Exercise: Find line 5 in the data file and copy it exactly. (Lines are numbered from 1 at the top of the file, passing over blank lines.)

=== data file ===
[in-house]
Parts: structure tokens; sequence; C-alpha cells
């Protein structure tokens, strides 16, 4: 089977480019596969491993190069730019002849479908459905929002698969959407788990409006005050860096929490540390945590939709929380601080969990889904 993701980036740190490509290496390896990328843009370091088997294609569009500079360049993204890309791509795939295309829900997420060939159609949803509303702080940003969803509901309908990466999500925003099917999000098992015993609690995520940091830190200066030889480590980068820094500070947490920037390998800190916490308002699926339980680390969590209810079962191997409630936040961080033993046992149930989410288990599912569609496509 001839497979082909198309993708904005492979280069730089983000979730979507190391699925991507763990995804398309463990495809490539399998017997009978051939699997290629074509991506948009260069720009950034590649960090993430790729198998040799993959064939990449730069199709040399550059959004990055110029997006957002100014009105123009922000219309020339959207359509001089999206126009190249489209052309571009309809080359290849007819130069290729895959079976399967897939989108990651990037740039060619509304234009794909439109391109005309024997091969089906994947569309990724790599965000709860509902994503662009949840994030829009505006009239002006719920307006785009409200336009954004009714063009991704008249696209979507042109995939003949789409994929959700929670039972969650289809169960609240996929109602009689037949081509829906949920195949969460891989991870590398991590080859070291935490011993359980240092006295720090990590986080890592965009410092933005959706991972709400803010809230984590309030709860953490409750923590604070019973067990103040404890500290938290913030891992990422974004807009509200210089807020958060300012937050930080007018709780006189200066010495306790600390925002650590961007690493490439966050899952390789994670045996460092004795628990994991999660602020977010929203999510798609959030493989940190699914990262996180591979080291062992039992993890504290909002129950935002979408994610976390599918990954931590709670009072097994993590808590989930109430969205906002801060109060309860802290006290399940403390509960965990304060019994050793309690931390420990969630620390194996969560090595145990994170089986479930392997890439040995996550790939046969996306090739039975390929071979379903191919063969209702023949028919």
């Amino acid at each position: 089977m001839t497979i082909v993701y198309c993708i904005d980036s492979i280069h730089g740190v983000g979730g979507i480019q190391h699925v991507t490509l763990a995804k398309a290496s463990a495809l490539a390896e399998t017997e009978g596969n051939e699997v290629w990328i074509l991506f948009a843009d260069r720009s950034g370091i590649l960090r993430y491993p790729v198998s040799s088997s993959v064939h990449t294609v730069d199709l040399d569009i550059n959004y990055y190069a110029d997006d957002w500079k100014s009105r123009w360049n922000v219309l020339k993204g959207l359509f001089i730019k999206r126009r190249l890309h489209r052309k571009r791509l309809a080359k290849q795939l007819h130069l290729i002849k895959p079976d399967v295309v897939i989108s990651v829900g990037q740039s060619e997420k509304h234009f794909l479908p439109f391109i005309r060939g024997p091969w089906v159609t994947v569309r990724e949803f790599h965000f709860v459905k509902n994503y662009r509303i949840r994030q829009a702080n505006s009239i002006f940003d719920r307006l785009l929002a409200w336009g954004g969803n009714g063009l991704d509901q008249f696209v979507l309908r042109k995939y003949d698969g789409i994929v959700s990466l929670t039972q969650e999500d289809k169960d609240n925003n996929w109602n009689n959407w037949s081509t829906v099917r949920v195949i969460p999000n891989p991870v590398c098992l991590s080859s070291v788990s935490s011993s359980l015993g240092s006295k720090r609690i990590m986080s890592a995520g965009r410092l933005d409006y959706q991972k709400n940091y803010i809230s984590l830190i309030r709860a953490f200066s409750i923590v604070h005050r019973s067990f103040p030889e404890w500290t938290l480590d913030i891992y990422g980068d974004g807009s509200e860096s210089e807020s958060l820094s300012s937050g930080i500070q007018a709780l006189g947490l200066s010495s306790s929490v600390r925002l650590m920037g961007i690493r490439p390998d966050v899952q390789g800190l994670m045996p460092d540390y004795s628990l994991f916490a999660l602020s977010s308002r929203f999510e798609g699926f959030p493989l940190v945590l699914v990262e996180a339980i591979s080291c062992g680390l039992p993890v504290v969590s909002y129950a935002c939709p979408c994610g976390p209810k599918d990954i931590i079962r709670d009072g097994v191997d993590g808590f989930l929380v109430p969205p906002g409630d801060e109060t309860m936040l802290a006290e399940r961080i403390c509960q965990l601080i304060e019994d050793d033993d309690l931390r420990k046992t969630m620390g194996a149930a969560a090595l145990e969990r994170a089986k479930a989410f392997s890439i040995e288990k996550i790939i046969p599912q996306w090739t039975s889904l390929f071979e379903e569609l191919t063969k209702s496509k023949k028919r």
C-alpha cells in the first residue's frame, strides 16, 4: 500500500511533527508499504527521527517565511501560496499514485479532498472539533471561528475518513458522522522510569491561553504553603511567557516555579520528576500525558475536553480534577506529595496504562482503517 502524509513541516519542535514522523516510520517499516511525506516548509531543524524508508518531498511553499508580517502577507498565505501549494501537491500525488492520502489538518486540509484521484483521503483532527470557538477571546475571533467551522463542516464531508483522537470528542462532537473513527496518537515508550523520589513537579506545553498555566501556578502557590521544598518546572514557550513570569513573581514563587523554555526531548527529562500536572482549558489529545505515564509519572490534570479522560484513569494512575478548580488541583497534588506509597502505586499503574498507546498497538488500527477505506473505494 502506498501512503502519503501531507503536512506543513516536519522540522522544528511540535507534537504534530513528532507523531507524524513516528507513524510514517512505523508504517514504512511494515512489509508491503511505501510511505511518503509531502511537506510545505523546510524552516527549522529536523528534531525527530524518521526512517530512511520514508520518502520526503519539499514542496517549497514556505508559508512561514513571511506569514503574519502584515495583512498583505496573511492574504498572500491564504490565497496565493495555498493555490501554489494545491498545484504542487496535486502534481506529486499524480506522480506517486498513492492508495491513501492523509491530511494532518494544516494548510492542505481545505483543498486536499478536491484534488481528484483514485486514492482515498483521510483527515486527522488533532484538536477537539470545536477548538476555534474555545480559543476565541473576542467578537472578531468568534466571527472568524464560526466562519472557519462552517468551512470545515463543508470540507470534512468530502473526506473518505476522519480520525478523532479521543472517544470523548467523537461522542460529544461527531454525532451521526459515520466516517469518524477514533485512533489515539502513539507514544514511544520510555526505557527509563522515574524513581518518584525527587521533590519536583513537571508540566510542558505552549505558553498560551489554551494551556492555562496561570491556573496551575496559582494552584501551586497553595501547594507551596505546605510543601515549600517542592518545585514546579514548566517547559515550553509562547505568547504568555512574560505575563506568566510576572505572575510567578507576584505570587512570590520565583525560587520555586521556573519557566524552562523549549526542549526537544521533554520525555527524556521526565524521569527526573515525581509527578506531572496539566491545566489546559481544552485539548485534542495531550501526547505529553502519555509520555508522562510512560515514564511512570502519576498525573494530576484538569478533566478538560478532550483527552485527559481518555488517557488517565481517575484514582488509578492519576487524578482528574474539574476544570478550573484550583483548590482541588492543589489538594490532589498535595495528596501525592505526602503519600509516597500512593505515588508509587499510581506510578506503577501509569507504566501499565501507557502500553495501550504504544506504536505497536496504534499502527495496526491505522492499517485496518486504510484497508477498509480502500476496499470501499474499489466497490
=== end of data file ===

C-alpha cells in the first residue's frame, strides 16, 4: 500500500511533527508499504527521527517565511501560496499514485479532498472539533471561528475518513458522522522510569491561553504553603511567557516555579520528576500525558475536553480534577506529595496504562482503517 502524509513541516519542535514522523516510520517499516511525506516548509531543524524508508518531498511553499508580517502577507498565505501549494501537491500525488492520502489538518486540509484521484483521503483532527470557538477571546475571533467551522463542516464531508483522537470528542462532537473513527496518537515508550523520589513537579506545553498555566501556578502557590521544598518546572514557550513570569513573581514563587523554555526531548527529562500536572482549558489529545505515564509519572490534570479522560484513569494512575478548580488541583497534588506509597502505586499503574498507546498497538488500527477505506473505494 502506498501512503502519503501531507503536512506543513516536519522540522522544528511540535507534537504534530513528532507523531507524524513516528507513524510514517512505523508504517514504512511494515512489509508491503511505501510511505511518503509531502511537506510545505523546510524552516527549522529536523528534531525527530524518521526512517530512511520514508520518502520526503519539499514542496517549497514556505508559508512561514513571511506569514503574519502584515495583512498583505496573511492574504498572500491564504490565497496565493495555498493555490501554489494545491498545484504542487496535486502534481506529486499524480506522480506517486498513492492508495491513501492523509491530511494532518494544516494548510492542505481545505483543498486536499478536491484534488481528484483514485486514492482515498483521510483527515486527522488533532484538536477537539470545536477548538476555534474555545480559543476565541473576542467578537472578531468568534466571527472568524464560526466562519472557519462552517468551512470545515463543508470540507470534512468530502473526506473518505476522519480520525478523532479521543472517544470523548467523537461522542460529544461527531454525532451521526459515520466516517469518524477514533485512533489515539502513539507514544514511544520510555526505557527509563522515574524513581518518584525527587521533590519536583513537571508540566510542558505552549505558553498560551489554551494551556492555562496561570491556573496551575496559582494552584501551586497553595501547594507551596505546605510543601515549600517542592518545585514546579514548566517547559515550553509562547505568547504568555512574560505575563506568566510576572505572575510567578507576584505570587512570590520565583525560587520555586521556573519557566524552562523549549526542549526537544521533554520525555527524556521526565524521569527526573515525581509527578506531572496539566491545566489546559481544552485539548485534542495531550501526547505529553502519555509520555508522562510512560515514564511512570502519576498525573494530576484538569478533566478538560478532550483527552485527559481518555488517557488517565481517575484514582488509578492519576487524578482528574474539574476544570478550573484550583483548590482541588492543589489538594490532589498535595495528596501525592505526602503519600509516597500512593505515588508509587499510581506510578506503577501509569507504566501499565501507557502500553495501550504504544506504536505497536496504534499502527495496526491505522492499517485496518486504510484497508477498509480502500476496499470501499474499489466497490